Dip the cutting in rooting hormone if desired (I don't use the rooting hormone as it is not necessary for hydrangeas) the hormone will increase the rooting time by 5-7 days. Using a pencil, dibble a hole in your rooting medium and place the cutting in roughly 2" and softly pack the medium back in and around the hydrangea stem.

Place the container in an area where there will be no direct light, no wind and no heavy shade. Some people place the container in a clear plastic bag with coat hangers or wood sticks fashioned as a mini greenhouse. This process locks in moisture and also raises the temperature. 70-75 degrees is perfect for successful rooting. Too high of a temperature will cook your cuttings and too low of a temperature will slow the rooting process allowing all of the possible mis-haps to occur while struggling to form roots.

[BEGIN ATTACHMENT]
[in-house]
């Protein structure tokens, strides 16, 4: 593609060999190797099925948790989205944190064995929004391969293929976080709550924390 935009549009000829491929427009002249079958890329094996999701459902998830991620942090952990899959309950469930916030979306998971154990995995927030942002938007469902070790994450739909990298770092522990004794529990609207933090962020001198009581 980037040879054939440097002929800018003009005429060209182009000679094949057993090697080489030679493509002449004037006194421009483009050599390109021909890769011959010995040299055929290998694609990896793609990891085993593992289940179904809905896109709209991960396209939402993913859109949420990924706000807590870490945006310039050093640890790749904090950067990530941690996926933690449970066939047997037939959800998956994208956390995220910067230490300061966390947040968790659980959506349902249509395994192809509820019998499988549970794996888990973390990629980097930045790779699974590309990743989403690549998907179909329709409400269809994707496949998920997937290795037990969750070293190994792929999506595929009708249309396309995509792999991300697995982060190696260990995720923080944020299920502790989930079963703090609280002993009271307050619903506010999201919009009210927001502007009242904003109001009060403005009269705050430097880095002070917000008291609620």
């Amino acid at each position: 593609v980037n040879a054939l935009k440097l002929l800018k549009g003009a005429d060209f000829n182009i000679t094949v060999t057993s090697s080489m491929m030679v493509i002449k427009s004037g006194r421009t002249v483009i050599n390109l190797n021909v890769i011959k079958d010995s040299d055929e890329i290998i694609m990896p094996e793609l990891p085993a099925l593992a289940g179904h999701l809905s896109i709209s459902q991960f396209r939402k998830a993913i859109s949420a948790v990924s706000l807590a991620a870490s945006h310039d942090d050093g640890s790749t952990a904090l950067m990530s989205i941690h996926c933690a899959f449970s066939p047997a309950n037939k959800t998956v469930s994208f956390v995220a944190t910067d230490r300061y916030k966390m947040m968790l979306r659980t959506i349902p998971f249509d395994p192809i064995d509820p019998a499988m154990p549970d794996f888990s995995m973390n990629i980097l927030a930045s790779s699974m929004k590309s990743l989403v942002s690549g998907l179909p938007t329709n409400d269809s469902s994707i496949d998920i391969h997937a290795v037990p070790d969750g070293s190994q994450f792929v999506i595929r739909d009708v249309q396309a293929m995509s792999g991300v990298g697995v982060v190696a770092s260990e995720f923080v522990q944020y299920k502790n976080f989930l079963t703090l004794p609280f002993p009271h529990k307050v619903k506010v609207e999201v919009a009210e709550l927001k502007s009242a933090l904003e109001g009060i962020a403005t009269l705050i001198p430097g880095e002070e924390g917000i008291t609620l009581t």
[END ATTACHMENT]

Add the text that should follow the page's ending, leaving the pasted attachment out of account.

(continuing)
That first soaking should last for a while. Do not overwater. Once the top of the rooting medium looks like it is starting to dry out you can apply more water. Too much water will rot your cuttings and too little water will cause the leaves to droop and eventually die out. In the correct environment, your cuttings should root out in 3-5 weeks depending on weather or not you used a rooting hormone. Tugging on the cutting lightly in three weeks time you may feel some resistance. Wait 3-5 more days and transplant to a larger container. If the cutting pops right up, just leave it alone and check it out in another week. Once transplanted, do not allow the cutting to be placed in direct all day sun. For the first few days place the new plant in morning sun for an hour or so and increase the exposure an hour every day after the first three days by an hour until the plant is able to adjust itself to the full exposure.